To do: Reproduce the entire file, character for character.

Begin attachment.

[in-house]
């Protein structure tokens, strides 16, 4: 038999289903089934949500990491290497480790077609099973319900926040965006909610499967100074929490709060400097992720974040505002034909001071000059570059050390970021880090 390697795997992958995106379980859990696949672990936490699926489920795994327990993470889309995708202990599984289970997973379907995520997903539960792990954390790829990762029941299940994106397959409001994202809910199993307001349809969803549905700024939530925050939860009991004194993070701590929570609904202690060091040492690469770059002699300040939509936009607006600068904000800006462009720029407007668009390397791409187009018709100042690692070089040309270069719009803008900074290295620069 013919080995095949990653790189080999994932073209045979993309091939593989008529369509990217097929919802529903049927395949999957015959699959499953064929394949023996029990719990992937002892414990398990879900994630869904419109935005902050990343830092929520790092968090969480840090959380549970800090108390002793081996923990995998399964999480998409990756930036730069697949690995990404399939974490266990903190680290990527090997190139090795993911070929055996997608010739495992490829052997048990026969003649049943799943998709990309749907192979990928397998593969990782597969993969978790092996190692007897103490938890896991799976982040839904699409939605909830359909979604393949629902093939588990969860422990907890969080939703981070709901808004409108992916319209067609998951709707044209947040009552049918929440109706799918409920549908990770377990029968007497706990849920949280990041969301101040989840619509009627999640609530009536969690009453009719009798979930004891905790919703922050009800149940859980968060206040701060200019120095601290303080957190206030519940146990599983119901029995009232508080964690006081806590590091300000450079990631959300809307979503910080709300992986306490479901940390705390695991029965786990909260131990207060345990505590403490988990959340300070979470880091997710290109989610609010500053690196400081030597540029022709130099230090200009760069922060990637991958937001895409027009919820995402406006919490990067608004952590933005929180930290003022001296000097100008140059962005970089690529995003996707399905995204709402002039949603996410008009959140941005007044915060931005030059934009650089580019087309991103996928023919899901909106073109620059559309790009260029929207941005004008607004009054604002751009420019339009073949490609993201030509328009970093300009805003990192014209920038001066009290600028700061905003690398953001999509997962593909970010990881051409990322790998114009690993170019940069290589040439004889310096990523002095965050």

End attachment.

[in-house]
């Protein structure tokens, strides 16, 4: 038999289903089934949500990491290497480790077609099973319900926040965006909610499967100074929490709060400097992720974040505002034909001071000059570059050390970021880090 390697795997992958995106379980859990696949672990936490699926489920795994327990993470889309995708202990599984289970997973379907995520997903539960792990954390790829990762029941299940994106397959409001994202809910199993307001349809969803549905700024939530925050939860009991004194993070701590929570609904202690060091040492690469770059002699300040939509936009607006600068904000800006462009720029407007668009390397791409187009018709100042690692070089040309270069719009803008900074290295620069 013919080995095949990653790189080999994932073209045979993309091939593989008529369509990217097929919802529903049927395949999957015959699959499953064929394949023996029990719990992937002892414990398990879900994630869904419109935005902050990343830092929520790092968090969480840090959380549970800090108390002793081996923990995998399964999480998409990756930036730069697949690995990404399939974490266990903190680290990527090997190139090795993911070929055996997608010739495992490829052997048990026969003649049943799943998709990309749907192979990928397998593969990782597969993969978790092996190692007897103490938890896991799976982040839904699409939605909830359909979604393949629902093939588990969860422990907890969080939703981070709901808004409108992916319209067609998951709707044209947040009552049918929440109706799918409920549908990770377990029968007497706990849920949280990041969301101040989840619509009627999640609530009536969690009453009719009798979930004891905790919703922050009800149940859980968060206040701060200019120095601290303080957190206030519940146990599983119901029995009232508080964690006081806590590091300000450079990631959300809307979503910080709300992986306490479901940390705390695991029965786990909260131990207060345990505590403490988990959340300070979470880091997710290109989610609010500053690196400081030597540029022709130099230090200009760069922060990637991958937001895409027009919820995402406006919490990067608004952590933005929180930290003022001296000097100008140059962005970089690529995003996707399905995204709402002039949603996410008009959140941005007044915060931005030059934009650089580019087309991103996928023919899901909106073109620059559309790009260029929207941005004008607004009054604002751009420019339009073949490609993201030509328009970093300009805003990192014209920038001066009290600028700061905003690398953001999509997962593909970010990881051409990322790998114009690993170019940069290589040439004889310096990523002095965050």